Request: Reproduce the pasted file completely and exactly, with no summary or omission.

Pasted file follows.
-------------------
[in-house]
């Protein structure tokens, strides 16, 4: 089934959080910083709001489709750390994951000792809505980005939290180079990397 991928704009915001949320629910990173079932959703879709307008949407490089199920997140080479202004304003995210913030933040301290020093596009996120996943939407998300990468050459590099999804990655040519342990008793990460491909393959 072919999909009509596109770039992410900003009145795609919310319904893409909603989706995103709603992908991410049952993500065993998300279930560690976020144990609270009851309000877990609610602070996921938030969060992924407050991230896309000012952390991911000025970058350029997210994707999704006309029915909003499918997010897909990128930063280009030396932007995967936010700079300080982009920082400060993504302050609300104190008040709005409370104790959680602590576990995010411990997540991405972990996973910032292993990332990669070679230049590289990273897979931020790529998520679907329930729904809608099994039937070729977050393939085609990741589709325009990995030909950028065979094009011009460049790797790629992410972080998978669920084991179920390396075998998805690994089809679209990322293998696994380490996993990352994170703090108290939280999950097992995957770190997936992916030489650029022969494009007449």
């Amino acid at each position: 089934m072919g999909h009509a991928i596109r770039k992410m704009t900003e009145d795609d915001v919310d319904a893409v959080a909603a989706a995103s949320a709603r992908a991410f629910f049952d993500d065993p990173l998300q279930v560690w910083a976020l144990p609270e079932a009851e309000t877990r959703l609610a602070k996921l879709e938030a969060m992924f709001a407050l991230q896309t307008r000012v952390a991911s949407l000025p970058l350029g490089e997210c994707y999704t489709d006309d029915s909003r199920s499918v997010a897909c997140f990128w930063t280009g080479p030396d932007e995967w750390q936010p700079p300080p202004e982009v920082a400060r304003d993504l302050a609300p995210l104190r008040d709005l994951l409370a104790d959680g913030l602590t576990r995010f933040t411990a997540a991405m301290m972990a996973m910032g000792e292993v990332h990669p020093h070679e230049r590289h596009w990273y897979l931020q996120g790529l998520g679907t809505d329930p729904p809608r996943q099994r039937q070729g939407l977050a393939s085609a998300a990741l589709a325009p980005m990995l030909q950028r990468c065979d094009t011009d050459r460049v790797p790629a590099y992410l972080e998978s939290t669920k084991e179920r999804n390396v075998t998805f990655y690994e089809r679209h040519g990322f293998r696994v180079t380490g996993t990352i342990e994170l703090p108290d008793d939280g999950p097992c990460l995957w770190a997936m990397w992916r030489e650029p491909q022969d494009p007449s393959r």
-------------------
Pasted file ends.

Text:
[in-house]
């Protein structure tokens, strides 16, 4: 089934959080910083709001489709750390994951000792809505980005939290180079990397 991928704009915001949320629910990173079932959703879709307008949407490089199920997140080479202004304003995210913030933040301290020093596009996120996943939407998300990468050459590099999804990655040519342990008793990460491909393959 072919999909009509596109770039992410900003009145795609919310319904893409909603989706995103709603992908991410049952993500065993998300279930560690976020144990609270009851309000877990609610602070996921938030969060992924407050991230896309000012952390991911000025970058350029997210994707999704006309029915909003499918997010897909990128930063280009030396932007995967936010700079300080982009920082400060993504302050609300104190008040709005409370104790959680602590576990995010411990997540991405972990996973910032292993990332990669070679230049590289990273897979931020790529998520679907329930729904809608099994039937070729977050393939085609990741589709325009990995030909950028065979094009011009460049790797790629992410972080998978669920084991179920390396075998998805690994089809679209990322293998696994380490996993990352994170703090108290939280999950097992995957770190997936992916030489650029022969494009007449």
């Amino acid at each position: 089934m072919g999909h009509a991928i596109r770039k992410m704009t900003e009145d795609d915001v919310d319904a893409v959080a909603a989706a995103s949320a709603r992908a991410f629910f049952d993500d065993p990173l998300q279930v560690w910083a976020l144990p609270e079932a009851e309000t877990r959703l609610a602070k996921l879709e938030a969060m992924f709001a407050l991230q896309t307008r000012v952390a991911s949407l000025p970058l350029g490089e997210c994707y999704t489709d006309d029915s909003r199920s499918v997010a897909c997140f990128w930063t280009g080479p030396d932007e995967w750390q936010p700079p300080p202004e982009v920082a400060r304003d993504l302050a609300p995210l104190r008040d709005l994951l409370a104790d959680g913030l602590t576990r995010f933040t411990a997540a991405m301290m972990a996973m910032g000792e292993v990332h990669p020093h070679e230049r590289h596009w990273y897979l931020q996120g790529l998520g679907t809505d329930p729904p809608r996943q099994r039937q070729g939407l977050a393939s085609a998300a990741l589709a325009p980005m990995l030909q950028r990468c065979d094009t011009d050459r460049v790797p790629a590099y992410l972080e998978s939290t669920k084991e179920r999804n390396v075998t998805f990655y690994e089809r679209h040519g990322f293998r696994v180079t380490g996993t990352i342990e994170l703090p108290d008793d939280g999950p097992c990460l995957w770190a997936m990397w992916r030489e650029p491909q022969d494009p007449s393959r």